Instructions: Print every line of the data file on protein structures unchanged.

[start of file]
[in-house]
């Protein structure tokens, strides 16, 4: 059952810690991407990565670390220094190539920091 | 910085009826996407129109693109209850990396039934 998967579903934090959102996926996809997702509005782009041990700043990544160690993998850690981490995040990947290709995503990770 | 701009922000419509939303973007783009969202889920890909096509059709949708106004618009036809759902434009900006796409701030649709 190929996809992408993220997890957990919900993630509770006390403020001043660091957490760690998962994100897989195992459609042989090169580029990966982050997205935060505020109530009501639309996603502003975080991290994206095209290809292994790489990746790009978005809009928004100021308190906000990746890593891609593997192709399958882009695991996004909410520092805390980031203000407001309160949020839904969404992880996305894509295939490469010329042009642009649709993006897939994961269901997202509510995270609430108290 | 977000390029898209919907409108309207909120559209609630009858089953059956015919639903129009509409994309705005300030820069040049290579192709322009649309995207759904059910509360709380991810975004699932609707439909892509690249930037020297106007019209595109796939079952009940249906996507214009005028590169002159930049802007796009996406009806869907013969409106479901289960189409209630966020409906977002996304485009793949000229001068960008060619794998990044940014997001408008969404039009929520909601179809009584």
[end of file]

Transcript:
[in-house]
């Protein structure tokens, strides 16, 4: 059952810690991407990565670390220094190539920091 | 910085009826996407129109693109209850990396039934 998967579903934090959102996926996809997702509005782009041990700043990544160690993998850690981490995040990947290709995503990770 | 701009922000419509939303973007783009969202889920890909096509059709949708106004618009036809759902434009900006796409701030649709 190929996809992408993220997890957990919900993630509770006390403020001043660091957490760690998962994100897989195992459609042989090169580029990966982050997205935060505020109530009501639309996603502003975080991290994206095209290809292994790489990746790009978005809009928004100021308190906000990746890593891609593997192709399958882009695991996004909410520092805390980031203000407001309160949020839904969404992880996305894509295939490469010329042009642009649709993006897939994961269901997202509510995270609430108290 | 977000390029898209919907409108309207909120559209609630009858089953059956015919639903129009509409994309705005300030820069040049290579192709322009649309995207759904059910509360709380991810975004699932609707439909892509690249930037020297106007019209595109796939079952009940249906996507214009005028590169002159930049802007796009996406009806869907013969409106479901289960189409209630966020409906977002996304485009793949000229001068960008060619794998990044940014997001408008969404039009929520909601179809009584």